HOUSTON (AP) — The case against the CEO of a chemical manufacturer on trial over a toxic fire at the company’s suburban Houston plant during Hurricane Harvey in 2017 ended Wednesday after the judge concluded that prosecutors had failed to present sufficient evidence to support the charge.
Judge Belinda Hill's ruling ended the case against Arkema Inc. CEO Richard Rowe, but the company and another employee are still on trial.
Rowe had been charged with the reckless emission of an air contaminant related to the blaze at the Pennsylvania-based company’s chemical plant in Crosby, northeast of Houston. The blaze caused organic peroxides made at the facility to catch fire and explode. The fire forced the evacuation of more than 200 residents from the area and sent 21 people, including first responders, to the hospital.
On Wednesday, Hill ruled that prosecutors had failed to provide enough evidence to prove to jurors that Rowe was guilty of what he was accused of doing, said Rowe's attorney, Tim Johnson.
Hill’s ruling came a day after prosecutors rested their case.
Rowe, who lives in Pennsylvania, is relieved the case against him is over because he “didn’t do anything that was wrong in any way, means or manner,” Johnson said.
“This was probably the most ill-conceived prosecution that I have ever experienced in my 35 years practicing law,” he said.
Dane Schiller, a spokesman for the Harris County district attorney’s office, said the ruling “does not change the facts regarding what the company did.”
The trial was set to resume on Thursday, as Arkema and former plant manager Leslie Comardelle each face the same charge Rowe had faced. If convicted, Arkema faces up to a $1 million fine and Comardelle could be sentenced to up to five years in prison.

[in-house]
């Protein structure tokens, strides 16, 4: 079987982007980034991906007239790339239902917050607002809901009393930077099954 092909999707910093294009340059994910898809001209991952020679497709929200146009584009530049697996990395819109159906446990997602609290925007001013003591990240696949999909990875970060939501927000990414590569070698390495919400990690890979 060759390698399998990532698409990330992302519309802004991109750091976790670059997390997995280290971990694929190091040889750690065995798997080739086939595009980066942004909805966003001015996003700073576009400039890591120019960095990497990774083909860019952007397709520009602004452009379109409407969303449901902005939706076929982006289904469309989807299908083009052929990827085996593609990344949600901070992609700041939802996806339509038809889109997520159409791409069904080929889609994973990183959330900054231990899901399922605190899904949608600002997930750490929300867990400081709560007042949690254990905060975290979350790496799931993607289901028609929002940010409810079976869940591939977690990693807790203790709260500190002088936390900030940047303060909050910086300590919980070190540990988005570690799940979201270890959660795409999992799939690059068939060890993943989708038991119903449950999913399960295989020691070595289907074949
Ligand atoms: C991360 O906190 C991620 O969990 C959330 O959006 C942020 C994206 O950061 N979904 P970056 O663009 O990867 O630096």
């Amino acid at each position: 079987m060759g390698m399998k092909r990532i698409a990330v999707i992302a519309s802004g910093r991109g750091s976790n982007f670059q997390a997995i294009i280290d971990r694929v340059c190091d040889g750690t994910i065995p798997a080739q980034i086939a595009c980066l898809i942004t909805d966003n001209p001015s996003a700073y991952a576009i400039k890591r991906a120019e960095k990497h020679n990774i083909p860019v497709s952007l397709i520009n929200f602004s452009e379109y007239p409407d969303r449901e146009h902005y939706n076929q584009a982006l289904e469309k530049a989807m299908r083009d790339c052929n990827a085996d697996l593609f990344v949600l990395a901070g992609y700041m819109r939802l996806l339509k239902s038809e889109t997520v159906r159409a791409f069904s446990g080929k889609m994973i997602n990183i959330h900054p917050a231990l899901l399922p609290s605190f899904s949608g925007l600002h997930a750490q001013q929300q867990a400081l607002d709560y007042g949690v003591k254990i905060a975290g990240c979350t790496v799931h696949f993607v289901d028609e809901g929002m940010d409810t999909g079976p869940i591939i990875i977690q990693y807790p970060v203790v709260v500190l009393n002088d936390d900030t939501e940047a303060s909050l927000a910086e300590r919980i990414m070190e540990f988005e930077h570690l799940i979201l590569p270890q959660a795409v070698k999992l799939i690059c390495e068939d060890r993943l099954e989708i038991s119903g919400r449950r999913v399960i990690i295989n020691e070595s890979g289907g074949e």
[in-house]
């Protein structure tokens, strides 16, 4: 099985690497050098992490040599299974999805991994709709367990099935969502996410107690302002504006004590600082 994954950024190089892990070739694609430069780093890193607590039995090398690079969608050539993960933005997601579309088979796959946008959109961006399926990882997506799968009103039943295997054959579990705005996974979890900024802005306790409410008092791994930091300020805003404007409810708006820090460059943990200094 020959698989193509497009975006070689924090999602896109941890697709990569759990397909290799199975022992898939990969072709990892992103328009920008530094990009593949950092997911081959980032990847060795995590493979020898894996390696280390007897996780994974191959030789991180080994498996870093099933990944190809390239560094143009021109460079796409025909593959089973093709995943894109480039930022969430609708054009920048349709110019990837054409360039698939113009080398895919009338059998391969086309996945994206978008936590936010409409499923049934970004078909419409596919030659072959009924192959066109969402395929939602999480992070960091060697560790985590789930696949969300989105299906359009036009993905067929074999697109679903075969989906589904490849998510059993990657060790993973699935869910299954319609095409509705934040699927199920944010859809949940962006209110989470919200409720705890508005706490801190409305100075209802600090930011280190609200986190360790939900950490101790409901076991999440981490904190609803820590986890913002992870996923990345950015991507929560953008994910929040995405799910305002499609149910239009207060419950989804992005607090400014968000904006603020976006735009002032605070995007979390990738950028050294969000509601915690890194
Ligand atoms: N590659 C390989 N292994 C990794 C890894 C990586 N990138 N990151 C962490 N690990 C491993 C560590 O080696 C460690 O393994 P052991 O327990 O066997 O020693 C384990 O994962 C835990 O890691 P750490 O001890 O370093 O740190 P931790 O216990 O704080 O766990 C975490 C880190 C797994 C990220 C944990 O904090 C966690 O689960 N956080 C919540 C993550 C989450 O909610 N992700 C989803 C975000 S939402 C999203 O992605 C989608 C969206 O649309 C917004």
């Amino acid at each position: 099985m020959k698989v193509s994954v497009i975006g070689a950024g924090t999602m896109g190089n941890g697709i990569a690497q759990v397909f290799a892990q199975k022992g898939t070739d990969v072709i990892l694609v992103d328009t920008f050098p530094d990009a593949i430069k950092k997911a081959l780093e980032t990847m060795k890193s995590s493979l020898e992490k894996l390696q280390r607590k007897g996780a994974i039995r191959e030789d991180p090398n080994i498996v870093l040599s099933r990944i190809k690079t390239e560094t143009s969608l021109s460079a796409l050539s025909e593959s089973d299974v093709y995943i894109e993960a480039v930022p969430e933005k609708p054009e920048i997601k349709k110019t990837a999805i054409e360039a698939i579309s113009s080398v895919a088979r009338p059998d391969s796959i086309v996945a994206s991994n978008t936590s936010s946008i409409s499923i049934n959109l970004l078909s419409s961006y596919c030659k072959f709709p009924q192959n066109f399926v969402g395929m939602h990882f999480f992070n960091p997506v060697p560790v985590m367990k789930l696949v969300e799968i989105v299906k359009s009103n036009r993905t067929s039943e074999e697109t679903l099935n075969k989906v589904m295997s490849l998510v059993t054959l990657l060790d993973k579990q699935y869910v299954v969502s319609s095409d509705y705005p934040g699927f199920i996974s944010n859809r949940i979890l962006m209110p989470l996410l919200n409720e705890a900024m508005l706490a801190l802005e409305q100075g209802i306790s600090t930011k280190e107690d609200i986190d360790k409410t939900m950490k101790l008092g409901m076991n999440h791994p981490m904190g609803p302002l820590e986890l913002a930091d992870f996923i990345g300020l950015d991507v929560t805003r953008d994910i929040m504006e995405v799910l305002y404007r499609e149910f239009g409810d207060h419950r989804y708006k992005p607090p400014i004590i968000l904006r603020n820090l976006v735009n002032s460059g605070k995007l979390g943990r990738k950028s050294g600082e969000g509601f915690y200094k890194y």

Prosecutors allege that Arkema, a subsidiary of a French chemical manufacturer, and its employees failed to properly prepare the company’s chemical plant ahead of Harvey’s arrival.
Arkema has argued that the fire was caused by an act of God, which is the hurricane, and could not have been prevented. Harvey dumped nearly 50 inches (127 centimeters) of rain in parts of the Houston area and caused 36 deaths locally.
Legal experts have said that prosecutors could have a difficult time during the trial proving that the actions by Arkema and its employees were willful and reckless.
The U.S Chemical Safety Board said Arkema worked to keep equipment that stabilized its organic peroxides, used to make such things as plastic resins, from losing power. But Arkema didn’t consider flooding of its safety systems “a credible risk,” even though the plant was inside a flood zone.
At the request of prosecutors, Hill earlier this month dismissed felony assault charges against Arkema and now retired vice president of logistics, Michael Keough, that were related to injuries two deputies suffered during the fire. Hill has also sanctioned prosecutors over withholding evidence in the case.
The trial resumed last week following a six-month delay because of the coronavirus pandemic.
Due to the pandemic, the trial is being held in a courtroom that has been set up at NRG Arena, a large exhibition hall that usually hosts concerts and special events including the city’s annual livestock show and rodeo. The public is being allowed to watch the trial through a livestream from a courtroom in the downtown criminal courthouse.